PALERMO — Voters chose to spend $180,000 — the higher of two recommended figures — to pave town roads, despite concerns that state money usually relied upon to help offset such costs might not be coming this year.

Selectmen had recommended unanimously spending only $150,000 for paving, down from the $200,000 appropriated last year.

However, residents sided with the Budget Committee’s split recommendation, to spend $180,000, citing fear that if the town gets too far behind on paving, it will cost more in the long run to catch up again.

Road Commissioner Scott Childs said the town has been working to catch up on paving roads that have been neglected in the past, including some that haven’t been paved in more than 20 years. He said a paving company estimated it would cost $200,000 to pave all the roads he had wanted to pave this year.

“I can see cutting back by $20,000, but if we cut back to $150,000, we’re going to be losing a lot of ground,” Childs said.

Blake Brown said if people don’t want to spend money on roads, they shouldn’t complain about the quality of them.

Resident David Parkman argued for spending only $150,000 on paving, partly out of concern about a proposal in Gov. Paul LePage’s budget to eliminate revenue sharing funds the state usually distributes to towns. Officials said that could cost Palermo about $75,000. Parkman said the paving budget is large enough so the town — bracing for the possible $75,000 reduction in state money — could trim it but still retain a paving program.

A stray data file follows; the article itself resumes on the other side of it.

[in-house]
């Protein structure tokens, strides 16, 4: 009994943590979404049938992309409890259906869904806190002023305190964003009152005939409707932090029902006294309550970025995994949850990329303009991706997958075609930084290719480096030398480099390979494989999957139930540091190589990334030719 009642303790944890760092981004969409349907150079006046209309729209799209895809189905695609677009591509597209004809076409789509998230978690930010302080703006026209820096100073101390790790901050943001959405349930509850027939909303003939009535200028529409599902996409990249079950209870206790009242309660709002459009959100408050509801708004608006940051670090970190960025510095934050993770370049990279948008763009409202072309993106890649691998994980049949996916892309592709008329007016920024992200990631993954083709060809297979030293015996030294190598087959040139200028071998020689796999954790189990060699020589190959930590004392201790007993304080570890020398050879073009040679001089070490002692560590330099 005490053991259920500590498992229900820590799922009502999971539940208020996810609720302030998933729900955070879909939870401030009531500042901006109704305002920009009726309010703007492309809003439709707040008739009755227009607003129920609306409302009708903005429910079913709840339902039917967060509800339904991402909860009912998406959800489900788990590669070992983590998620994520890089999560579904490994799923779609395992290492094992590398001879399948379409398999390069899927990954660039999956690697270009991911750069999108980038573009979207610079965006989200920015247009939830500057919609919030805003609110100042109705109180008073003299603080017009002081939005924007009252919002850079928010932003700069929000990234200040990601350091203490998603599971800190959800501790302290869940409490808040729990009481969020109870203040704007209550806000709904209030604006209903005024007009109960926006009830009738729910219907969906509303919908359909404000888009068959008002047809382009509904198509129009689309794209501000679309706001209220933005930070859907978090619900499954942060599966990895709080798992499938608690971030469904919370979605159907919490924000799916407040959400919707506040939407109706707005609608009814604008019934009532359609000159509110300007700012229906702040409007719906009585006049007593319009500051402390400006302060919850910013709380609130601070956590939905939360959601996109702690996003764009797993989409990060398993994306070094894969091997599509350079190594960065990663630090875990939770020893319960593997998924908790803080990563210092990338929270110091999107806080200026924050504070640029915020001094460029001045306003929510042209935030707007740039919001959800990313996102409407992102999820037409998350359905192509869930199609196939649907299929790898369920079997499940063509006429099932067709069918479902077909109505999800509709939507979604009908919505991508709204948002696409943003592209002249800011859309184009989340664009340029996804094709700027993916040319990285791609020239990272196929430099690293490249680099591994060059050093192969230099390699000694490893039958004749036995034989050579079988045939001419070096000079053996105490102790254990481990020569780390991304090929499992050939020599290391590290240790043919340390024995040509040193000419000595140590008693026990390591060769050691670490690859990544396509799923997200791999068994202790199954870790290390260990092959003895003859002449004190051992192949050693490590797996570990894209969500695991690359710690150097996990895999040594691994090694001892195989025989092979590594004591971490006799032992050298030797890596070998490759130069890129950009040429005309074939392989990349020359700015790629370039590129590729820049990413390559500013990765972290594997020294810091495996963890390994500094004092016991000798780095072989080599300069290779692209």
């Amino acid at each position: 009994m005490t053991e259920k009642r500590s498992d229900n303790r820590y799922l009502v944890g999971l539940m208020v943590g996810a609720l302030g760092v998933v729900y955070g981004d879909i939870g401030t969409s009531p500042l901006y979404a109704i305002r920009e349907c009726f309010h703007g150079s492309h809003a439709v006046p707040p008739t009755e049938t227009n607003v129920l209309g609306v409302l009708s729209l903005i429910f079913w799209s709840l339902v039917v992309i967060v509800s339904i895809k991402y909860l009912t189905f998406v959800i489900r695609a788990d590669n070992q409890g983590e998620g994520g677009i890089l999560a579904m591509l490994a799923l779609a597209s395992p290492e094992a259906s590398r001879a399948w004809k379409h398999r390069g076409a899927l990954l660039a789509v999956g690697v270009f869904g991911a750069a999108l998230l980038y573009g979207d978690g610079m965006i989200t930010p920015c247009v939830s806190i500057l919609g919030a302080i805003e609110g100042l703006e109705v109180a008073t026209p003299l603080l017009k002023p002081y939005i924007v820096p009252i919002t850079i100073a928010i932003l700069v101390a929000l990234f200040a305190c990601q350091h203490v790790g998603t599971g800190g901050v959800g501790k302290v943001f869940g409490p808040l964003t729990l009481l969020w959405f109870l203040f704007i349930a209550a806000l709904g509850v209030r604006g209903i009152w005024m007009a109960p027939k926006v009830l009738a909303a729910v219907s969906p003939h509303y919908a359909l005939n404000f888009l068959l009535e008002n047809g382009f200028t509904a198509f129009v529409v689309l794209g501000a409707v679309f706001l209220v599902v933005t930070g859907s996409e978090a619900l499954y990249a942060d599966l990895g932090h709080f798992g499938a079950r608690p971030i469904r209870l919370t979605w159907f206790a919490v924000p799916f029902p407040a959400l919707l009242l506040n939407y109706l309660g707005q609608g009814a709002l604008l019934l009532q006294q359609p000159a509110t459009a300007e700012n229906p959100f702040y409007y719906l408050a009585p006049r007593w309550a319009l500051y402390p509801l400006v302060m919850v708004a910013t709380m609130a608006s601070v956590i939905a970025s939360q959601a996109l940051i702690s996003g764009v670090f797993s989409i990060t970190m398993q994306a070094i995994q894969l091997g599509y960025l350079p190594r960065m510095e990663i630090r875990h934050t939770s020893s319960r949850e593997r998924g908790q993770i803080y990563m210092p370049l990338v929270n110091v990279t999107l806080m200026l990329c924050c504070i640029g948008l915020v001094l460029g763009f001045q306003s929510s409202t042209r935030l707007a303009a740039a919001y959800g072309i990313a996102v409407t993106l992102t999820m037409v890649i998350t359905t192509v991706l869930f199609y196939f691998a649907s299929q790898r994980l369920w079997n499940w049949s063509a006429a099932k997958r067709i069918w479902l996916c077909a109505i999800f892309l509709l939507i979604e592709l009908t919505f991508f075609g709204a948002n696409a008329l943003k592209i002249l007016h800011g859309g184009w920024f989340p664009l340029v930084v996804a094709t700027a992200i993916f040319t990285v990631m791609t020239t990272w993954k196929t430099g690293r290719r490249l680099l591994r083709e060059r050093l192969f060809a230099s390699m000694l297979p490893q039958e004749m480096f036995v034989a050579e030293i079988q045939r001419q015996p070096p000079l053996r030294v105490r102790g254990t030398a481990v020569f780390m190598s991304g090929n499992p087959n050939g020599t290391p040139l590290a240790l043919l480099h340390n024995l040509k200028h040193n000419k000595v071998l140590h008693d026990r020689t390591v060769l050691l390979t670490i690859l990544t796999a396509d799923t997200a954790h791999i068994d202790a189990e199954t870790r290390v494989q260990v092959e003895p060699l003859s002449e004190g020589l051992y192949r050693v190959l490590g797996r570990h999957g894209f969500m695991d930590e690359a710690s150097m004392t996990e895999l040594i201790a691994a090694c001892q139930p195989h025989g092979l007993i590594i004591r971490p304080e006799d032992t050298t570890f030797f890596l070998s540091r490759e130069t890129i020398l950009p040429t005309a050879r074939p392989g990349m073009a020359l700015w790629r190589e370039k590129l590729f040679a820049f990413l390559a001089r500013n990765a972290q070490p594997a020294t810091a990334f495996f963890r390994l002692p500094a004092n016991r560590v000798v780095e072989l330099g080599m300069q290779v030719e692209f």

“This is the only article you can make that kind of money on,” Parkman said. “This is where we can lower our property taxes, right here.”

Selectman Holly Harmon said if townspeople felt the benefits of spending more on paving outweighs the cost, that’s what the town would do.

Voters agreed to increase funding for municipal wages, which include the town’s share of federal taxes, from $75,000 to $77,300, at the recommendation of Selectman Harry Dean Potter.

“After this item was voted on (by selectmen), we had an unanticipated memo from the IRS, and we apparently owe some taxes, back from 2009,” Potter said. “We’d like to amend this article so we don’t come up short for the year.”

Voters also agreed to appropriate $15,000 that the Withdrawal Committee was previously authorized to spend to help initiate the process of withdrawing Palermo from Regional School Unit 12.

“It’s mostly to pay for legal advice, because this is going to be a big mess,” said Dick Reitchel, a resident involved in the withdrawal process.

The meeting started at 9 a.m.; stopped just before noon for lunch, which was a hot, home-cooked dinner prepared by Branch Mills Grange members; then reconvened until the town’s business was competed.

 

Keith Edwards — 621-5647
[email protected]

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